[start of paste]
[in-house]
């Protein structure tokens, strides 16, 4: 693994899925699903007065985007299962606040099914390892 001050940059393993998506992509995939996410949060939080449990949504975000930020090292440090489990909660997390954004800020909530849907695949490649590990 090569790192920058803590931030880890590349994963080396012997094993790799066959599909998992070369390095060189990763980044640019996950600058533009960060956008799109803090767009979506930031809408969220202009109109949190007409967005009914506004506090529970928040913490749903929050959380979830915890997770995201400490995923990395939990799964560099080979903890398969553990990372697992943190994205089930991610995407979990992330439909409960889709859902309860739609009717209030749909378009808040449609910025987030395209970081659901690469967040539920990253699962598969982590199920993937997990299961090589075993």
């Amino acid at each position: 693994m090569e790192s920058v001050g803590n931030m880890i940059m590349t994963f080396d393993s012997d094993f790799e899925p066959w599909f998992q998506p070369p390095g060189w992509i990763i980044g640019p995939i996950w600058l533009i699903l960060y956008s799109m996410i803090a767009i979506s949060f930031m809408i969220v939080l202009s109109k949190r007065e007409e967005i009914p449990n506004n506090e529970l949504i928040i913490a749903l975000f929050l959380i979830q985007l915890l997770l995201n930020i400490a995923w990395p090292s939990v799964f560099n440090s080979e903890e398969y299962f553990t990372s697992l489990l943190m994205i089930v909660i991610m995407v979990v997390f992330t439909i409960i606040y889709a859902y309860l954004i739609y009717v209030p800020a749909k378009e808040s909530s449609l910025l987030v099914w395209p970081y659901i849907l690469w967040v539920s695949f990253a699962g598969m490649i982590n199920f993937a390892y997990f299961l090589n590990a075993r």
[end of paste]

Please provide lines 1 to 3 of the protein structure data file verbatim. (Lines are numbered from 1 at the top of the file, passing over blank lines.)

[in-house]
């Protein structure tokens, strides 16, 4: 693994899925699903007065985007299962606040099914390892 001050940059393993998506992509995939996410949060939080449990949504975000930020090292440090489990909660997390954004800020909530849907695949490649590990 090569790192920058803590931030880890590349994963080396012997094993790799066959599909998992070369390095060189990763980044640019996950600058533009960060956008799109803090767009979506930031809408969220202009109109949190007409967005009914506004506090529970928040913490749903929050959380979830915890997770995201400490995923990395939990799964560099080979903890398969553990990372697992943190994205089930991610995407979990992330439909409960889709859902309860739609009717209030749909378009808040449609910025987030395209970081659901690469967040539920990253699962598969982590199920993937997990299961090589075993």
């Amino acid at each position: 693994m090569e790192s920058v001050g803590n931030m880890i940059m590349t994963f080396d393993s012997d094993f790799e899925p066959w599909f998992q998506p070369p390095g060189w992509i990763i980044g640019p995939i996950w600058l533009i699903l960060y956008s799109m996410i803090a767009i979506s949060f930031m809408i969220v939080l202009s109109k949190r007065e007409e967005i009914p449990n506004n506090e529970l949504i928040i913490a749903l975000f929050l959380i979830q985007l915890l997770l995201n930020i400490a995923w990395p090292s939990v799964f560099n440090s080979e903890e398969y299962f553990t990372s697992l489990l943190m994205i089930v909660i991610m995407v979990v997390f992330t439909i409960i606040y889709a859902y309860l954004i739609y009717v209030p800020a749909k378009e808040s909530s449609l910025l987030v099914w395209p970081y659901i849907l690469w967040v539920s695949f990253a699962g598969m490649i982590n199920f993937a390892y997990f299961l090589n590990a075993r």